Valley Engineering's Lube Mate Oil Caddy also simplifies oil drains around the shop. It uses an air diaphragm pump to efficiently drain oil into a self-contained 96-gal. storage tank. Quick couplers on the hose and drain pan come standard, allowing the unit to evacuate or discharge through the same hose and pump via the four-way valve. The system also allows oil filters to be "hot drained" directly into the Oil Caddy storage tank.

"The biggest advantage is safety," says Hayes. Open oil pans are a hazard in any shop. Workers can be injured carrying heavy pans. They can trip, and the exposed oil can even become a fire hazard. "We see a lot of equipment dealer safety managers tell the shop to get rid of those pans."

Clean oil for added life

Modern hydraulic systems are very sensitive to contamination. Any repair or exposure to the elements usually translates into an expensive oil change as you attempt to flush contaminants out of the system.

John Deere designed its Super Caddy specifically for this purpose. It can clean up hydraulic oils in machine reservoirs without resorting to premature drains. "The reason fluids need replaced is because they become contaminated and break down," says Dustin Croft, aftermarket sales support manager, John Deere Construction & Forestry. "By keeping the fluid clean and dry, the Super Caddy reduces the breakdown rate of the oil and helps to extend drain intervals."

The system is used to "polish" hydraulic fluid to extremely clean levels. "It can also be used after a repair is completed to ensure system cleanliness," says Croft.

"We don't want to use the caddy as a vacuum cleaner to clean up all of the debris after a major failure," he continues. "But we can extend drain intervals, certify fluid cleanliness and keep damage-causing contaminants out of the system by implementing a Super Caddy Service. The onboard water saturation and particle counter is what sets this cart apart from the competition. You know that the system and fluid are clean before you deliver it to your customer."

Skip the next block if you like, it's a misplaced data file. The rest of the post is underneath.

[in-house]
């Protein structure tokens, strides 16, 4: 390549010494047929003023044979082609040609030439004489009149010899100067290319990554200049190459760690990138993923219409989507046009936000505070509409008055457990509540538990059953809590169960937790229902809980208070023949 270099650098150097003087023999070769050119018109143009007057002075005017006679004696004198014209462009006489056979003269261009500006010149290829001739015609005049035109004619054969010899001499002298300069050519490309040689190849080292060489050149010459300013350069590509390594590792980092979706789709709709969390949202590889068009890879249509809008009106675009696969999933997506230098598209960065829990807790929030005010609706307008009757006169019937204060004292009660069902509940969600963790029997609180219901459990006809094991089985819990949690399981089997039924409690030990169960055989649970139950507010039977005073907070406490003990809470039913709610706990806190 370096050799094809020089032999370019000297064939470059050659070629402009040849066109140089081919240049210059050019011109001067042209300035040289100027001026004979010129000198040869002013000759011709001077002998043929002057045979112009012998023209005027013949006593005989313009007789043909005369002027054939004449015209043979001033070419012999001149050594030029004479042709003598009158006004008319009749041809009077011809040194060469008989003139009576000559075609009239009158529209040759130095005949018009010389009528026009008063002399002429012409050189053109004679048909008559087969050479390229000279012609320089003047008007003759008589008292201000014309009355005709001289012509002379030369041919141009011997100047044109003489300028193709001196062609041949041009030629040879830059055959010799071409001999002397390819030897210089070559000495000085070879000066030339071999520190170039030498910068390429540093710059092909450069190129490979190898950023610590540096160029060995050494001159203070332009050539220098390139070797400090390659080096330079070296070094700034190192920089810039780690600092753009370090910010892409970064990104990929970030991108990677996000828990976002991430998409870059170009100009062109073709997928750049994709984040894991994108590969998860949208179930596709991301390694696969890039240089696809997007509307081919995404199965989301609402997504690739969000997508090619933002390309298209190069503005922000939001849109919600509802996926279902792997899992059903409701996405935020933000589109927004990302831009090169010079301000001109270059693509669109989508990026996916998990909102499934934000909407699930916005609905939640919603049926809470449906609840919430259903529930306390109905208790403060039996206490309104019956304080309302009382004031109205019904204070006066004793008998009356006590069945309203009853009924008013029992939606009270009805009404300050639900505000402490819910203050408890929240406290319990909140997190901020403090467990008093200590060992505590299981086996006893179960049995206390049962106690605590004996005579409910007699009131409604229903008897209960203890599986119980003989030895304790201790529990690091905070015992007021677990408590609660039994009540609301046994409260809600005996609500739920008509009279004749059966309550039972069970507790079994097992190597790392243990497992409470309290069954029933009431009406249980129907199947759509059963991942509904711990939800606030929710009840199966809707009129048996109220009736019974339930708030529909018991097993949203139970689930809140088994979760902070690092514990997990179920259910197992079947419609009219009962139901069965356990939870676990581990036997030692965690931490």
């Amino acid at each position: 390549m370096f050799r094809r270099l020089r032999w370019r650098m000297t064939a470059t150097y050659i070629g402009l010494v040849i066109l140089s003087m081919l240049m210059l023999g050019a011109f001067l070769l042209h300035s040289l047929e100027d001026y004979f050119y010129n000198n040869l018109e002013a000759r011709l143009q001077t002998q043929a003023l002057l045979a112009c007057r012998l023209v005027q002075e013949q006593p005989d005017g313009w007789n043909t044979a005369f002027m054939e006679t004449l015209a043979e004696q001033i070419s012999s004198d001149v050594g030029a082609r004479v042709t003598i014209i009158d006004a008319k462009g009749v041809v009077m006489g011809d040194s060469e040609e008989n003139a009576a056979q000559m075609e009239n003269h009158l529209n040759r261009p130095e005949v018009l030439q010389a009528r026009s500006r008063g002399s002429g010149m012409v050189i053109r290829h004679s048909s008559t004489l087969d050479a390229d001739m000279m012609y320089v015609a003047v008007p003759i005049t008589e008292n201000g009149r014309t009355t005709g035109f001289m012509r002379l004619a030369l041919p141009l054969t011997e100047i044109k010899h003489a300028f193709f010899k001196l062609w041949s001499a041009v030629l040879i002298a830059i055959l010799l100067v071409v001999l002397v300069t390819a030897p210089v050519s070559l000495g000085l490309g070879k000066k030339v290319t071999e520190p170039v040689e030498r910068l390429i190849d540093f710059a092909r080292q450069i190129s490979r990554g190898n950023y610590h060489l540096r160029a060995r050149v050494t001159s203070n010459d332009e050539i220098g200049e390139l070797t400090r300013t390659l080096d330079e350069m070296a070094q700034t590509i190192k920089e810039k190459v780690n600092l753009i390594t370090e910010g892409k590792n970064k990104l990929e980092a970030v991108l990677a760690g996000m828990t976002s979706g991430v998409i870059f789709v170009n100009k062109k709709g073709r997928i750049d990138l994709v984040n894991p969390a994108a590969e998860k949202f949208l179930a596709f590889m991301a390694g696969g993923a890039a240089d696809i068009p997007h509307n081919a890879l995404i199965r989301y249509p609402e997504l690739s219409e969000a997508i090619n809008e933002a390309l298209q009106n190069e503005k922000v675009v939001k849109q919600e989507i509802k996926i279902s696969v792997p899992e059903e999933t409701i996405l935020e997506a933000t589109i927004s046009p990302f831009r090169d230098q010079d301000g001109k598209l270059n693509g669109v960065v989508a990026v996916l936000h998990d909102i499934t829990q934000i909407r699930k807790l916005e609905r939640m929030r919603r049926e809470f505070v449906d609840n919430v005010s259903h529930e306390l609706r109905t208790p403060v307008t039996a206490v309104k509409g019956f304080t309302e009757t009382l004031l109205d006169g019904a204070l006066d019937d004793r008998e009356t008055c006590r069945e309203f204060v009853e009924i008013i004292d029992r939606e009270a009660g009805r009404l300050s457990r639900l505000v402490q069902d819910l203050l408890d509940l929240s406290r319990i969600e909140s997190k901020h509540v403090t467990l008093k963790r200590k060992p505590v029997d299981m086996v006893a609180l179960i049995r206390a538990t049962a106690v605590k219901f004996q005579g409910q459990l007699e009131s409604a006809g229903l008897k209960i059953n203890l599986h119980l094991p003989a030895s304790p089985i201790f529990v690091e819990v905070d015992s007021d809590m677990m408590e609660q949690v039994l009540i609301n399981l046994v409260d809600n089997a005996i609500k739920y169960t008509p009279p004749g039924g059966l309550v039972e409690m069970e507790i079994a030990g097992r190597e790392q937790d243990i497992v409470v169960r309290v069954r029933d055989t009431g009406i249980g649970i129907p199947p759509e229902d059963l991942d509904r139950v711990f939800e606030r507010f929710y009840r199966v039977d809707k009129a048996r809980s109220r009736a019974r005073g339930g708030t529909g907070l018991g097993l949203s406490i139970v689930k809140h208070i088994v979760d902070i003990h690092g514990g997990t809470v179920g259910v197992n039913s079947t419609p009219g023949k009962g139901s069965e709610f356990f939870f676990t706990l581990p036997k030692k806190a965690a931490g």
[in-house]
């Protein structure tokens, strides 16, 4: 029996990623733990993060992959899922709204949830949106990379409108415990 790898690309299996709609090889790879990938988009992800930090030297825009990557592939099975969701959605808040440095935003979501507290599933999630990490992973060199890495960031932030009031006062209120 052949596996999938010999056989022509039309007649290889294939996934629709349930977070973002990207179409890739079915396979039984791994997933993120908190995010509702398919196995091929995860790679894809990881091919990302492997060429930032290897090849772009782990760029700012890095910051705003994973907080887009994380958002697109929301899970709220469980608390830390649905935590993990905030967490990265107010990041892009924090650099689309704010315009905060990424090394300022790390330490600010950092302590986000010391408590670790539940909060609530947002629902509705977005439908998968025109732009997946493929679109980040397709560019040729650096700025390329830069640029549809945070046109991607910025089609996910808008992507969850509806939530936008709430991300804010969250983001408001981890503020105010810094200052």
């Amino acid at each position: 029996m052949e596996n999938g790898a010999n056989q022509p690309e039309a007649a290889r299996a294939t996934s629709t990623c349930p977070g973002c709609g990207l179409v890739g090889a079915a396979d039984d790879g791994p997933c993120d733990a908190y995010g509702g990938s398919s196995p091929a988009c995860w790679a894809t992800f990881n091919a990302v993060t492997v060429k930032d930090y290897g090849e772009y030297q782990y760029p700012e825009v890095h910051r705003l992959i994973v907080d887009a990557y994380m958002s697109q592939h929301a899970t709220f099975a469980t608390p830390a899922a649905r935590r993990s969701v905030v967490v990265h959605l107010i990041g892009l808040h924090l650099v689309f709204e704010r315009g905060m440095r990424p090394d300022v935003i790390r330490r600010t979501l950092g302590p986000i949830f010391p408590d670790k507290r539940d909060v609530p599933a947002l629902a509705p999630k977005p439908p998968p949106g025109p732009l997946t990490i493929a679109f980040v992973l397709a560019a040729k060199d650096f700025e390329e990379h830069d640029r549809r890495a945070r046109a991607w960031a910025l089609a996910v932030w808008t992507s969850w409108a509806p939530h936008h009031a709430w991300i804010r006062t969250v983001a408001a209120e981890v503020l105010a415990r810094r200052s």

The Super Caddy removes contaminants resulting from external (dirt, moisture) and internal (wear metals) sources. "The caddy has a standard 6-micron beta 100 (99.9% of particles 6 micron and larger are captured) and an optional 3-micron filter to remove harmful contaminants that are microscopic in size but gigantic in impact," says Croft.

Clean oil can be kept in service longer. "Look at a 350D excavator as an example. This machine has 100 gal. of fluid throughout the hydraulic system. If we kept this machine in service for 10,000 hours and extended the fluid drain interval from 5,000 to 6,000 hours, we could change the fluid once during the 10,000-hour period instead of twice," Croft points out. "The delay of fluid change would mean close to $1,400 in fluid savings alone. If cleaner fluid also extended pump life, which we would expect, you would ensure your machine performs like new even with 10,000 hours on the clock."

The payback is dependent upon the reservoir size. "The larger the reservoir, the more compelling the case," says Croft. "With small fluid reservoirs, the cost to use the caddy vs. change the fluid becomes a real toss-up.

"However, it's not just fluid drain intervals that are the real value," he continues. "It is also enhanced machine health and real-time fluid condition monitoring that sell the caddy. You can certify fluid cleanliness levels and know the machine always leaves your shop in better health than when it entered."

Of course, such technology isn't for everyone. "This unit is a specialized tool with advanced monitoring capabilities," Croft states. "If you have a large fleet of machines, [it] is a great tool to have in your shop."